2016•11•02 Nanao City
The inaugural Asian Conference on Biocultural Diversity, held 7-29 October in Nanao City, Ishikawa Prefecture, Japan, came to a successful close with the adoption of the Ishikawa Declaration. More than 500 attendees from 37 countries agreed to promote local platforms for dialogue, mutual learning, and partnerships in Asia.
The conference, organized by UNESCO, the Secretariat of the Convention on Biological Diversity (CBD), UNU-IAS and Ishikawa Prefectural Government, acknowledged the importance of encouraging integrated approaches to conservation as well as sustainable and equitable use of local biological and cultural resources to further vitalize communities. In Asia, it is often the case that local communities inherit the traditional knowledge systems needed to maintain and utilize local natural resources in a sustainable manner. These knowledge systems and local ecosystems co-evolve over time, bridging nature and human culture.
Through the declaration, conference participants committed to the promotion of mutual learning among communities, especially through effective implementation of the FAO’s Globally Important Agricultural Heritage Systems (GIAHS) programme, UNESCO’s Man and Biosphere (MAB) programme, Global Geoparks, and World Heritage sites, among others. The need to support platforms to foster dialogues and collaboration among citizens, local and traditional communities, municipalities, and private enterprises was also highlighted.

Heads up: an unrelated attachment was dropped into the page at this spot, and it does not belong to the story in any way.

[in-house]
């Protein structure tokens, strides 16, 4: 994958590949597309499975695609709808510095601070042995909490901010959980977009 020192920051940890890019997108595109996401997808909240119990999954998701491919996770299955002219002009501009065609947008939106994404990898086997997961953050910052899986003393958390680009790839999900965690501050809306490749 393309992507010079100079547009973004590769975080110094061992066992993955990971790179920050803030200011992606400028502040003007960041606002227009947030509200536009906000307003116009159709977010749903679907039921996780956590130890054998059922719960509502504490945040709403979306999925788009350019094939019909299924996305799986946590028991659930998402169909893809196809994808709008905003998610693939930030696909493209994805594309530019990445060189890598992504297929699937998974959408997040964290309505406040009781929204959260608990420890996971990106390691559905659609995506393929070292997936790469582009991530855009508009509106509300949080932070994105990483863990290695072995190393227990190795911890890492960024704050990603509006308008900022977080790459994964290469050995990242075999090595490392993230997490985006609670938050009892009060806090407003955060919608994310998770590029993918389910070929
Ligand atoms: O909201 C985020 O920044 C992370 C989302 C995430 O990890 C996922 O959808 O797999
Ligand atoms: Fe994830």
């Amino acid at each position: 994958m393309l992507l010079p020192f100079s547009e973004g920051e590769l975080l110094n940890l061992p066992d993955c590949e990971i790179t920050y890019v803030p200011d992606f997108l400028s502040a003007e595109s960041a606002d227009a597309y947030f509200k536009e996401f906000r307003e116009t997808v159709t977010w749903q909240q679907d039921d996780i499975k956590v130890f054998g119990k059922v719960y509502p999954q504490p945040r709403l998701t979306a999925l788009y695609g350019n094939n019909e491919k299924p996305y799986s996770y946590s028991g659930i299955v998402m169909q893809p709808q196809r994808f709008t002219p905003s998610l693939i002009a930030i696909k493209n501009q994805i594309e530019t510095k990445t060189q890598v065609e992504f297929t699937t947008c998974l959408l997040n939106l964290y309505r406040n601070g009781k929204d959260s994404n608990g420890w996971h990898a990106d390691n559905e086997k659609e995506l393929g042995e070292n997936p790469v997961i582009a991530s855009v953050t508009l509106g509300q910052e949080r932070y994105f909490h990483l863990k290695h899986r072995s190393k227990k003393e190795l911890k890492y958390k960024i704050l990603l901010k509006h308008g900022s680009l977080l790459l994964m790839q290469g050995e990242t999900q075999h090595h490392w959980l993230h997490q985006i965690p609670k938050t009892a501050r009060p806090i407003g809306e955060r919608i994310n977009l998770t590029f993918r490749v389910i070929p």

In his keynote speech, Prof. Kazuhiko Takeuchi (Senior Visiting Professor, UNU-IAS) introduced the rich satoyama–satoumi landscapes of Ishikawa Prefecture, including those of Noto and Mount Hakusan, as a GIAHS site and MAB Biosphere Reserve, calling for the further implementation of their conservation and the wise use of local biocultural diversity.
Dr. Blaurio de Ferreira de Souza Dias (Executive Secretary, CBD Secretariat), emphasized cultural and biological diversity as a shared global heritage; while Dr. Flavia Schlegel (Assistant Director-General for Natural Sciences, UNESCO), called for a holistic approach to address the global erosion of diversity and emphasized the role of local authorities in promoting integrated strategies.
The outputs of the conference, including the Ishikawa Declaration, will be shared at COP 13 in Cancun, Mexico.
27 October：Thematic Meeting including 45 Oral Presentations and 43 Poster Presentations
28 October：International Symposium, Youth Session, and Closing Session
29 October：Field Excursions to Experience Local Community Initiatives to Maintain and Explore Local Biological and Cultural Resources
For further details please visit the conference website.
An abstract of the thematic meeting is also available.